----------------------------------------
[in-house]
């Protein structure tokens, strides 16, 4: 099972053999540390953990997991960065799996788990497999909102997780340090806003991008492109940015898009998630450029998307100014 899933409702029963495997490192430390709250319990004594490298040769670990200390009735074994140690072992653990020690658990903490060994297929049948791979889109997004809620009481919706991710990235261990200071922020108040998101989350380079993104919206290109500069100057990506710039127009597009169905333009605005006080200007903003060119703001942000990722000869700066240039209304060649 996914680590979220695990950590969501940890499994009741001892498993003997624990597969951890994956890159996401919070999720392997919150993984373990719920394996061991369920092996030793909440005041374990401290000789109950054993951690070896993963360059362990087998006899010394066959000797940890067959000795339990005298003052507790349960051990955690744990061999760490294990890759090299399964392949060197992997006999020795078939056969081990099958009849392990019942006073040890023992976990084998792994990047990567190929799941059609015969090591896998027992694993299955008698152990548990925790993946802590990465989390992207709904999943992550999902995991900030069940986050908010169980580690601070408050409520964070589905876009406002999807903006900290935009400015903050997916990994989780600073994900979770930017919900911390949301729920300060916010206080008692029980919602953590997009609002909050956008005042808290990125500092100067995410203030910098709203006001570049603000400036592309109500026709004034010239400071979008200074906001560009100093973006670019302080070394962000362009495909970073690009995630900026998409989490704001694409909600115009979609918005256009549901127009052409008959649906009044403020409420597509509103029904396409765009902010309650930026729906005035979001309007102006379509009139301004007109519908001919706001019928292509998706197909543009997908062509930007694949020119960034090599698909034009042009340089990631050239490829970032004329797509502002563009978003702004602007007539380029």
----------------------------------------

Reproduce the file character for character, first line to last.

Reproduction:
[in-house]
């Protein structure tokens, strides 16, 4: 099972053999540390953990997991960065799996788990497999909102997780340090806003991008492109940015898009998630450029998307100014 899933409702029963495997490192430390709250319990004594490298040769670990200390009735074994140690072992653990020690658990903490060994297929049948791979889109997004809620009481919706991710990235261990200071922020108040998101989350380079993104919206290109500069100057990506710039127009597009169905333009605005006080200007903003060119703001942000990722000869700066240039209304060649 996914680590979220695990950590969501940890499994009741001892498993003997624990597969951890994956890159996401919070999720392997919150993984373990719920394996061991369920092996030793909440005041374990401290000789109950054993951690070896993963360059362990087998006899010394066959000797940890067959000795339990005298003052507790349960051990955690744990061999760490294990890759090299399964392949060197992997006999020795078939056969081990099958009849392990019942006073040890023992976990084998792994990047990567190929799941059609015969090591896998027992694993299955008698152990548990925790993946802590990465989390992207709904999943992550999902995991900030069940986050908010169980580690601070408050409520964070589905876009406002999807903006900290935009400015903050997916990994989780600073994900979770930017919900911390949301729920300060916010206080008692029980919602953590997009609002909050956008005042808290990125500092100067995410203030910098709203006001570049603000400036592309109500026709004034010239400071979008200074906001560009100093973006670019302080070394962000362009495909970073690009995630900026998409989490704001694409909600115009979609918005256009549901127009052409008959649906009044403020409420597509509103029904396409765009902010309650930026729906005035979001309007102006379509009139301004007109519908001919706001019928292509998706197909543009997908062509930007694949020119960034090599698909034009042009340089990631050239490829970032004329797509502002563009978003702004602007007539380029």